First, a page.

What You Need To Know About Antibiotics

What You Need To Know About Antibiotics

Publish Date March 16, 2022 5 Minute Read
Author By Cathleen McKnight, DNP, APRN

“I have a sinus headache that has been constant for three days. The same thing happened about two months ago, went to my doctor and Z-pak helped. I have 24 hours to get my three kids settled before I fly out for a 48-hour work trip for a big case. Antibiotic, please?”

“I’m a stay at home mom taking care of three boys and I’ve been coughing my head off for four nights. I don’t have time to be sick. Antibiotic, please?”

“I have sinus pressure that is nagging 24/7. I work full-time, I’m traveling out of town for work tomorrow and I’m a mother of two little girls. I’m already dragging, exhausted and cannot afford to be sick. Yesterday (day five), my sinus gunk started moving to my chest and now I have a wicked cough waking me up. Antibiotic, please?”

These three busy-bee moms are undoubtedly sick. Presenting to their trusted healthcare practitioner, each of them are suffering from a virus that’s waging a knock-down, drag-out war on their bodies, causing uncomfortable congestion, coughing and a heavy current to fight against as they wade through the day. Conditions caused by viruses include influenza, bronchitis, most sinus infections, sore throats and other upper respiratory infections.

The Unfortunate Truth About Viruses

Antibiotics do not treat viruses. Antibiotics are used to treat bacterial infections. That’s right: that sinus pressure you’ve had for 6 days, or that nuisance cough that started last week, probably doesn’t require antibiotics for treatment. In fact, studies show that 29% of antibiotic prescriptions are unnecessary.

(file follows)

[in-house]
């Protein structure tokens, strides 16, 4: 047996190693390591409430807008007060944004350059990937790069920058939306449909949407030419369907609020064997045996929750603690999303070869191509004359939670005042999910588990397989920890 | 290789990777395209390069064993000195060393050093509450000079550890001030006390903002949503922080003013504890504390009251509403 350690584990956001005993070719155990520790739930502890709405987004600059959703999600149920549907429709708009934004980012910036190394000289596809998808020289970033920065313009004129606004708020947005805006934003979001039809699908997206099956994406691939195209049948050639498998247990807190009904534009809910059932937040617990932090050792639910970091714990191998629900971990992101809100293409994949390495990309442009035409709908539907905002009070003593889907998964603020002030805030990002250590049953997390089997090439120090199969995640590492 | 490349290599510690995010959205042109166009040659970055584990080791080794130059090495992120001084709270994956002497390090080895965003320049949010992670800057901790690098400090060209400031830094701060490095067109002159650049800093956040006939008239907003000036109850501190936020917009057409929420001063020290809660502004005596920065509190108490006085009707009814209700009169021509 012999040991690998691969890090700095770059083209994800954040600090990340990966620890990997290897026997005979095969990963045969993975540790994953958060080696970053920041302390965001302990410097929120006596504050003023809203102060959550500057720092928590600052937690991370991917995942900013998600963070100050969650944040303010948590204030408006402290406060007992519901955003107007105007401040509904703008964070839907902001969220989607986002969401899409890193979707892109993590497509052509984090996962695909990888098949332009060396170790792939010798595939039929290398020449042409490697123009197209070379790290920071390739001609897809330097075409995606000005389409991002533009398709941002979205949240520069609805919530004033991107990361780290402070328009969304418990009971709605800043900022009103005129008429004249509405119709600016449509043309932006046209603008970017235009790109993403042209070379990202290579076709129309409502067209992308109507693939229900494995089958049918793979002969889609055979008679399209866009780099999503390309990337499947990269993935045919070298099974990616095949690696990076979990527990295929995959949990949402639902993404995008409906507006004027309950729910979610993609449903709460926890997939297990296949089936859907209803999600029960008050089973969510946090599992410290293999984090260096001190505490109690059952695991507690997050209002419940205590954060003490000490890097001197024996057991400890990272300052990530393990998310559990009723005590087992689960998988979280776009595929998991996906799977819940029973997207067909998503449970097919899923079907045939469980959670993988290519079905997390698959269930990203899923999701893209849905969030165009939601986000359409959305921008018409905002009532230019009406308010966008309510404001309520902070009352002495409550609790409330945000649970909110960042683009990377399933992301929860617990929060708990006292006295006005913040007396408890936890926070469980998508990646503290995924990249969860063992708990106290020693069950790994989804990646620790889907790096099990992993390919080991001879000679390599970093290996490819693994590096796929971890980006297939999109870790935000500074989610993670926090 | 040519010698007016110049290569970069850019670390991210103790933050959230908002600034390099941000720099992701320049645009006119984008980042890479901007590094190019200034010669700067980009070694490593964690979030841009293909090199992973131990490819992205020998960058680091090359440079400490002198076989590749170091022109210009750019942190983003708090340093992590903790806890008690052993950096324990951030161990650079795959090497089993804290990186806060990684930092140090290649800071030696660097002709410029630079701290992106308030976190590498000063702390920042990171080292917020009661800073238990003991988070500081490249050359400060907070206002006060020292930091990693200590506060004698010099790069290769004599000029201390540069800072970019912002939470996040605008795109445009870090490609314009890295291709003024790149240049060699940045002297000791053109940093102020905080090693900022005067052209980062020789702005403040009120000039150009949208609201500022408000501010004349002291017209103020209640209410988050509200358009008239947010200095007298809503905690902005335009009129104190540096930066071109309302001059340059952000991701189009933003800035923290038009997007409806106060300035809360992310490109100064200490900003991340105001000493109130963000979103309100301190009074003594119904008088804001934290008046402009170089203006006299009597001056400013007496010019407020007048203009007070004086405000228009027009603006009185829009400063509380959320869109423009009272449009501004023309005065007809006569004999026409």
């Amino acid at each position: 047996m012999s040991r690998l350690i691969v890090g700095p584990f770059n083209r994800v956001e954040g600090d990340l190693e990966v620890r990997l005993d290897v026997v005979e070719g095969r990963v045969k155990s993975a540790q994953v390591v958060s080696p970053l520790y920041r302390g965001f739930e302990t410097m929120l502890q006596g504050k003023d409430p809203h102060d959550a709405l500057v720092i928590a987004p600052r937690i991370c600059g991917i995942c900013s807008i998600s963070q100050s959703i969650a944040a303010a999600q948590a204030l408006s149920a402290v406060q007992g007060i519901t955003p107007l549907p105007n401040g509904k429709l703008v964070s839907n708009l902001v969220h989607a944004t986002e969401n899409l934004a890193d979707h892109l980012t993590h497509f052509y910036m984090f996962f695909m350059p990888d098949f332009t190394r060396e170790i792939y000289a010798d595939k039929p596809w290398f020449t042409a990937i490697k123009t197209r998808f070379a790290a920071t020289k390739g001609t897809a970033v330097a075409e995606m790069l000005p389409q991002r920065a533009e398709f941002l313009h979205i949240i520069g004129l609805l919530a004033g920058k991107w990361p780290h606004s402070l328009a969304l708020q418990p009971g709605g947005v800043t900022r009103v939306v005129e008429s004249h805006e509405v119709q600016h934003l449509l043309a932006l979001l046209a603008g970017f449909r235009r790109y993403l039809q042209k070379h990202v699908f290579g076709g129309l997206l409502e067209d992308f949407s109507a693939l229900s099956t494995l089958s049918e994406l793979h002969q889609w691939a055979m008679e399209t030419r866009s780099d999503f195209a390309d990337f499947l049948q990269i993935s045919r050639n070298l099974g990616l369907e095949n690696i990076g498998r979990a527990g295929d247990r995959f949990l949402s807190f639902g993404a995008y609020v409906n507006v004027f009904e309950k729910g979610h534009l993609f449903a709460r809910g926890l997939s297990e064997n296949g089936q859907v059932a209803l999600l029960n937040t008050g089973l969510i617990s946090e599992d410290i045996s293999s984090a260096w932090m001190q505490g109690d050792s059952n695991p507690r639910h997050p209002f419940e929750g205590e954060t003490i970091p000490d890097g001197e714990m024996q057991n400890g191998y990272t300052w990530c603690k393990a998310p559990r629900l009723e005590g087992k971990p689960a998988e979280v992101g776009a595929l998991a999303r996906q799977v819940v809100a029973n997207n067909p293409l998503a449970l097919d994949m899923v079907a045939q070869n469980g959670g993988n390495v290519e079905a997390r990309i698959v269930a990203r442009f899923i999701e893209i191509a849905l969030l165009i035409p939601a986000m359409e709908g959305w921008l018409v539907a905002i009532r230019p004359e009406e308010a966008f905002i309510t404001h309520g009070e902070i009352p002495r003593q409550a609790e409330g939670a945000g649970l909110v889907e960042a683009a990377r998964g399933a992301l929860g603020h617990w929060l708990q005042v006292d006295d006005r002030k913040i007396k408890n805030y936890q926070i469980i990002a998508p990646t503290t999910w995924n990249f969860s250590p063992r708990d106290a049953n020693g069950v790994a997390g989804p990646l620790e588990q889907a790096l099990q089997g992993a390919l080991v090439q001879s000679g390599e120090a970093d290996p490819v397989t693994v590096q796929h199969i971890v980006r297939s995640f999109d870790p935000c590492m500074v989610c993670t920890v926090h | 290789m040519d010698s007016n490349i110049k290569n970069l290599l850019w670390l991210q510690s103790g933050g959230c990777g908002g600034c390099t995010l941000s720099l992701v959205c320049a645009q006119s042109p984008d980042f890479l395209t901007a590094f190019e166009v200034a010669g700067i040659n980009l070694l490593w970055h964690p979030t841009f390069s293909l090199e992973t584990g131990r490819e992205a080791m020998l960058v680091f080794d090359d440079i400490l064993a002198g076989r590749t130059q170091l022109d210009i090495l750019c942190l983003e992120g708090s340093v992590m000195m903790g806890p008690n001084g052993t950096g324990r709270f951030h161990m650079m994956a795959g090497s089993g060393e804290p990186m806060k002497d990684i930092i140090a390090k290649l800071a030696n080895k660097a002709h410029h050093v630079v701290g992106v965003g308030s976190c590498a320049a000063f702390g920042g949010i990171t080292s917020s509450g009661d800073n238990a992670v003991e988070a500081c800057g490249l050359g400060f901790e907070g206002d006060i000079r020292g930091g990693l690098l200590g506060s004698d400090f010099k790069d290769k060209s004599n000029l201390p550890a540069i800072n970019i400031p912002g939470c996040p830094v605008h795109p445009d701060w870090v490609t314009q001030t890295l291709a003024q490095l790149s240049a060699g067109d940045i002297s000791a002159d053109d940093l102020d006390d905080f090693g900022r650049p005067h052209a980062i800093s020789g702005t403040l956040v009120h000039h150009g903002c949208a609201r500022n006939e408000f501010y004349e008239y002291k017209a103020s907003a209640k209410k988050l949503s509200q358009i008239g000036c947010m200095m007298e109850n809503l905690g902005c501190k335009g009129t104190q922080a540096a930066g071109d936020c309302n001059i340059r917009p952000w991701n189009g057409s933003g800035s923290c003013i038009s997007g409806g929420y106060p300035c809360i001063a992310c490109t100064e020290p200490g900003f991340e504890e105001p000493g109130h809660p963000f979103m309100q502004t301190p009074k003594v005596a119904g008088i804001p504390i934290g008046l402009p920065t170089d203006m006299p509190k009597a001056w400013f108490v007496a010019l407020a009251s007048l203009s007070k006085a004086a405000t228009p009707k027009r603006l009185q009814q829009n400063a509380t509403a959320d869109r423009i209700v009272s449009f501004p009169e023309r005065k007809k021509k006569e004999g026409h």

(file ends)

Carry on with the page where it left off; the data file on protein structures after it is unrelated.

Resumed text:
In lieu of antibiotics, you’ll have more luck finding relief with over-the-counter medications to curb your sinus pressure, sore throat and cough. Not sure what to get or unsure of medication interactions? Ask your pharmacist or practitioner for guidance.

“Just in Case” Antibiotics

A prescription for an antibiotic “just in case” is misguided and generates unnecessary risk to the individual taking the medication. This can especially pose a threat if a patient encounters challenges with antimicrobial, or “super bug” bacteria. Catching an antibiotic-resistant infection can lead to an array of complications including sepsis, a life-threatening response to an infection, and even death.

More Harm Than Good

What is the harm in taking an antibiotic? Studies show that antibiotics are often doing more harm than good. Adverse drug reactions from antibiotic exposure occur in 1 out of every 5 patients and are implicated in 19.3% of all emergency department visits. In addition, about 70,000 pediatric emergency department visits each year are due to negative effects of antibiotics.3